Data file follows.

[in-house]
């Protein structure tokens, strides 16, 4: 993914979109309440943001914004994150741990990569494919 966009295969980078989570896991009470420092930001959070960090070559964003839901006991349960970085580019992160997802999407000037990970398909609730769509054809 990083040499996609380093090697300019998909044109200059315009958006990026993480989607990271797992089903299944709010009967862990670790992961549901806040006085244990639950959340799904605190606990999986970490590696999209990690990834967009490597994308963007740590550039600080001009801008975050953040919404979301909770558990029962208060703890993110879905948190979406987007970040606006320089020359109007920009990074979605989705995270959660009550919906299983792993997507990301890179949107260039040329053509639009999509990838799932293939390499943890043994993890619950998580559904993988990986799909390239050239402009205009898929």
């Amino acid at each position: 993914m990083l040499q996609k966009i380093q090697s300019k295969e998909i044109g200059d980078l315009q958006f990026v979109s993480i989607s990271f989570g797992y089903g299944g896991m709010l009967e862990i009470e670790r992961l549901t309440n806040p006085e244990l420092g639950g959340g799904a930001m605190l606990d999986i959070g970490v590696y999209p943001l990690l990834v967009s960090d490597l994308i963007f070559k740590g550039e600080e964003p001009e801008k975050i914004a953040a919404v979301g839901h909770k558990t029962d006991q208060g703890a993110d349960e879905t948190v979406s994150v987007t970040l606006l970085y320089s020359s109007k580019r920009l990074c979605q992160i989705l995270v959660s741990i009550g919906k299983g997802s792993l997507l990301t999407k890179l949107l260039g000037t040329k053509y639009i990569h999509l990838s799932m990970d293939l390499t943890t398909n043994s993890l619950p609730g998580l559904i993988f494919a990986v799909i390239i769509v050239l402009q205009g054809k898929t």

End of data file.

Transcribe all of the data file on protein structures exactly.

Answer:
[in-house]
């Protein structure tokens, strides 16, 4: 993914979109309440943001914004994150741990990569494919 966009295969980078989570896991009470420092930001959070960090070559964003839901006991349960970085580019992160997802999407000037990970398909609730769509054809 990083040499996609380093090697300019998909044109200059315009958006990026993480989607990271797992089903299944709010009967862990670790992961549901806040006085244990639950959340799904605190606990999986970490590696999209990690990834967009490597994308963007740590550039600080001009801008975050953040919404979301909770558990029962208060703890993110879905948190979406987007970040606006320089020359109007920009990074979605989705995270959660009550919906299983792993997507990301890179949107260039040329053509639009999509990838799932293939390499943890043994993890619950998580559904993988990986799909390239050239402009205009898929």
């Amino acid at each position: 993914m990083l040499q996609k966009i380093q090697s300019k295969e998909i044109g200059d980078l315009q958006f990026v979109s993480i989607s990271f989570g797992y089903g299944g896991m709010l009967e862990i009470e670790r992961l549901t309440n806040p006085e244990l420092g639950g959340g799904a930001m605190l606990d999986i959070g970490v590696y999209p943001l990690l990834v967009s960090d490597l994308i963007f070559k740590g550039e600080e964003p001009e801008k975050i914004a953040a919404v979301g839901h909770k558990t029962d006991q208060g703890a993110d349960e879905t948190v979406s994150v987007t970040l606006l970085y320089s020359s109007k580019r920009l990074c979605q992160i989705l995270v959660s741990i009550g919906k299983g997802s792993l997507l990301t999407k890179l949107l260039g000037t040329k053509y639009i990569h999509l990838s799932m990970d293939l390499t943890t398909n043994s993890l619950p609730g998580l559904i993988f494919a990986v799909i390239i769509v050239l402009q205009g054809k898929t």